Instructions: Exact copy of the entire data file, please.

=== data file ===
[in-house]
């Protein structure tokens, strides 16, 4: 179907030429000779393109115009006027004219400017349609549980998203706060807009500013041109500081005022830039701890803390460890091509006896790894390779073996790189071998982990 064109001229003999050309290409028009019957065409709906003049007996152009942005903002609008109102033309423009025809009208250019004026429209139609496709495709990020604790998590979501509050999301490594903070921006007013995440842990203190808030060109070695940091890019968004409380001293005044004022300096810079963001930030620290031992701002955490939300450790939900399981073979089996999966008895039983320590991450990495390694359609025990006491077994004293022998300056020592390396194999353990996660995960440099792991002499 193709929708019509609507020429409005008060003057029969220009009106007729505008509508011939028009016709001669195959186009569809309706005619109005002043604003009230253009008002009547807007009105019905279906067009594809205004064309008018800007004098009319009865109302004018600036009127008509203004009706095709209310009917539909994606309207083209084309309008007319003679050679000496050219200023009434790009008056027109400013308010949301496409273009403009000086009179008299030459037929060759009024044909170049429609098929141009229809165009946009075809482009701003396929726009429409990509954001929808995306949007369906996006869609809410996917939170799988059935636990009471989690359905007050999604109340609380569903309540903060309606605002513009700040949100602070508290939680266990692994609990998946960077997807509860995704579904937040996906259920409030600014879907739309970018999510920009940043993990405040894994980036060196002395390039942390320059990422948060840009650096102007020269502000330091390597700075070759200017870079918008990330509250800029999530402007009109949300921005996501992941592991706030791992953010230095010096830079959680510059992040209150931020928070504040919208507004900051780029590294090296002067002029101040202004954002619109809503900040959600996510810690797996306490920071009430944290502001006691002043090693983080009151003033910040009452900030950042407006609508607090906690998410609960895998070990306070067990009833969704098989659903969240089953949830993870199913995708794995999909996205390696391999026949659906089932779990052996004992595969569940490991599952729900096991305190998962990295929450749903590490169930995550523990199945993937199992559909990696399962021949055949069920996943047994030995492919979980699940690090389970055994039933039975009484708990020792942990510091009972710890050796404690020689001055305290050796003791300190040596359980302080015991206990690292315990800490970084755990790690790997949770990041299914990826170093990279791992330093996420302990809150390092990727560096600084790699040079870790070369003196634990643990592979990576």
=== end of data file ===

[in-house]
């Protein structure tokens, strides 16, 4: 179907030429000779393109115009006027004219400017349609549980998203706060807009500013041109500081005022830039701890803390460890091509006896790894390779073996790189071998982990 064109001229003999050309290409028009019957065409709906003049007996152009942005903002609008109102033309423009025809009208250019004026429209139609496709495709990020604790998590979501509050999301490594903070921006007013995440842990203190808030060109070695940091890019968004409380001293005044004022300096810079963001930030620290031992701002955490939300450790939900399981073979089996999966008895039983320590991450990495390694359609025990006491077994004293022998300056020592390396194999353990996660995960440099792991002499 193709929708019509609507020429409005008060003057029969220009009106007729505008509508011939028009016709001669195959186009569809309706005619109005002043604003009230253009008002009547807007009105019905279906067009594809205004064309008018800007004098009319009865109302004018600036009127008509203004009706095709209310009917539909994606309207083209084309309008007319003679050679000496050219200023009434790009008056027109400013308010949301496409273009403009000086009179008299030459037929060759009024044909170049429609098929141009229809165009946009075809482009701003396929726009429409990509954001929808995306949007369906996006869609809410996917939170799988059935636990009471989690359905007050999604109340609380569903309540903060309606605002513009700040949100602070508290939680266990692994609990998946960077997807509860995704579904937040996906259920409030600014879907739309970018999510920009940043993990405040894994980036060196002395390039942390320059990422948060840009650096102007020269502000330091390597700075070759200017870079918008990330509250800029999530402007009109949300921005996501992941592991706030791992953010230095010096830079959680510059992040209150931020928070504040919208507004900051780029590294090296002067002029101040202004954002619109809503900040959600996510810690797996306490920071009430944290502001006691002043090693983080009151003033910040009452900030950042407006609508607090906690998410609960895998070990306070067990009833969704098989659903969240089953949830993870199913995708794995999909996205390696391999026949659906089932779990052996004992595969569940490991599952729900096991305190998962990295929450749903590490169930995550523990199945993937199992559909990696399962021949055949069920996943047994030995492919979980699940690090389970055994039933039975009484708990020792942990510091009972710890050796404690020689001055305290050796003791300190040596359980302080015991206990690292315990800490970084755990790690790997949770990041299914990826170093990279791992330093996420302990809150390092990727560096600084790699040079870790070369003196634990643990592979990576």